Ministers face contempt charge

13 Sep, 2020 - 00:09 0 Views
Ministers face contempt charge

The Sunday Mail

Lincoln Towindo Parliament
Speaker of Parliament Advocate Jacob Mudenda was apoplectic at an age-old delinquency that has plagued the National Assembly for years — truancy.

He warned some Government ministers against contempt of Parliament through excessive truancy.

Adv Mudenda invited members of the House to raise a point of order and move a motion to charge ministers for contempt, as required by Parliamentary procedure.

Contempt of Parliament is a serious offence that could attract sanctions, including suspension or expulsion from the House.

Adv Mudenda’s unprecedented admonition followed failure to attend Wednesday’s Question and Answer session by some Cabinet ministers and their deputies.

Eight ministers had offered formal apologies to the Speaker and others did not.

As a result, the burden to attend to Parliamentarians’ questions fell on the shoulders of the Leader of Government business, Justice, Legal and Parliamentary Affairs Minister Ziyambi Ziyambi.

Minister Ziyambi had to plead with Parliamentarians to proffer most of their questions in writing, largely because some required specifics which only the sitting minister could provide.

Several questions went, quite literally, unanswered.

The Speaker had no kind words for the ministers who neglected to attend or offer apologies for their absence.

“This is totally unacceptable.”

But this was not the end of the truancy drama.

Later on, Honourable Kucaca Phulu addressed a very pointed question about the efficacy of Covid-19 treatment regimens such as remdesivir and hydroxychloroquine being promoted by some world leaders, a question which left Minister Ziyambi, a lawyer, at sixes and sevens.

The Speaker was again unimpressed.

“These Ministers are undermining the Presidency totally. There is no apology tendered and the honourable Leader of Government business cannot know everything.

“May I appeal again through you, if next time these ministers do not come, there must be someone from the floor to raise a point of order and move a motion accordingly so that we can then charge honourable ministers for Contempt of Parliament. They are undermining the Government.”

Truancy is not a new phenomenon in Parliament.

We have had several incidents where the Question and Answer session has had to be delayed because of the absence of ministers.

Some important questions have suffered a natural death after being pushed onto the order paper because the minister responsible is unavailable for one reason or another. The questions, sadly, remain on the order paper until kingdom comes.

What is more frightening though is that this truancy ailment does not just afflict Government Ministers, the Parliamentarians themselves are equally afflicted. We have MPs who attend a session just to report their presence before sneaking out.

This ensures that they receive their sitting allowances in full, after all, they would have “attended” the sitting. We, however, figured this problem would now be a thing of the past after Parliament installed an expensive biometric register which records attendances.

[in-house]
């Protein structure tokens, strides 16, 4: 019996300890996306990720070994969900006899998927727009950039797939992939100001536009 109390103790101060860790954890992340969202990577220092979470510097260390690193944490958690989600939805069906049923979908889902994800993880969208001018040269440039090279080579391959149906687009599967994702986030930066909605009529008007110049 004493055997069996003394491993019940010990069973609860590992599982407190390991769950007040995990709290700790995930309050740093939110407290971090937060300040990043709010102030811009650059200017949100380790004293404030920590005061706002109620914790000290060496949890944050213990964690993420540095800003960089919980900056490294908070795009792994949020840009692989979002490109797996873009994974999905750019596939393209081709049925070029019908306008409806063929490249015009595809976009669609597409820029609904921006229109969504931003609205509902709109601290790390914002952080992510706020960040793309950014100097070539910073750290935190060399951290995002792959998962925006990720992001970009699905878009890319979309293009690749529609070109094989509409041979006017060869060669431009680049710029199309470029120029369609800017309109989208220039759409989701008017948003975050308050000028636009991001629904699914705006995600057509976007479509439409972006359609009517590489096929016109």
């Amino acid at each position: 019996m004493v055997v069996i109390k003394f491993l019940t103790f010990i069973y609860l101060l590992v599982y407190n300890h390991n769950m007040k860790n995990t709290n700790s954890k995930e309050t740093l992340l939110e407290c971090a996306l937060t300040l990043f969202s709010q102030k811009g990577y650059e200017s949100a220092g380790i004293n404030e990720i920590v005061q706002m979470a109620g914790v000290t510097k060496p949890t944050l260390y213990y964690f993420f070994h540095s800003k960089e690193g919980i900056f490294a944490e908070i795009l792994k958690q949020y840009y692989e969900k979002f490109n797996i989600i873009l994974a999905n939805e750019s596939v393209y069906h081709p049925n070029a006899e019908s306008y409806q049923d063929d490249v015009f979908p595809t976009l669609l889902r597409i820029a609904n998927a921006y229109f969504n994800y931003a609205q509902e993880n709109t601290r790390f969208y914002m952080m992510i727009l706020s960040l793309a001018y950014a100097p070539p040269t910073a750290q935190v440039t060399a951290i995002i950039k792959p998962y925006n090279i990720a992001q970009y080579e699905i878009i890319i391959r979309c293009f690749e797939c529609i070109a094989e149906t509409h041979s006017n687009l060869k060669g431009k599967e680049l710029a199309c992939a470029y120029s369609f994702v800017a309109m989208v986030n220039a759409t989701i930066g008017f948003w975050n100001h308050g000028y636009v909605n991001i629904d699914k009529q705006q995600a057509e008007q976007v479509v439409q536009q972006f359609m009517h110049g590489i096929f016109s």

The biometric system was forecast to improve attendance and participation by MPs, after it was observed that some were regularly absconding sittings and thereby short-changing constituents.

Said Adv Mudenda at the time: “On a few occasions, we had to adjourn debates in the National Assembly and we now concluded with the Committee on Standing Rules and Orders — the policy body which manages Parliament — that we are going to introduce biometric registers so that a Member of Parliament is clocked in and clocked out as well.

“That way, we will be able to trace which Member of Parliament has the habit of sneaking in and out. Further, we have agreed with the Committee on Standing Rules and Orders that we have an attendance and contribution audit. In other words, the presiding officers see which members just come in, sit and say nothing.”

Return of the maverick
Eccentric Norton representative Mr Temba Mliswa returned to the House last week after serving a six-week suspension for disorderly conduct.

Mr Mliswa landed the ban after excessively interjecting other legislators making contributions and ministers responding to questions from legislators. He was the first MP to fall foul of the new standing rules, which allow the presiding officer to preclude a legislator from attending sittings for a prescribed period.

His return was not without incident. Mr Mliswa attended the virtual session without his Ipad gadget and was soon in the Speaker’s cross hairs who asked him where his gadget was.

“It was stolen, sir,” he shot back.

“I was hoping that being a former headmaster, you would make me go through the whole process so that I am part of the class because I missed out a lot when I was away,” he added, leaving the House in stitches.

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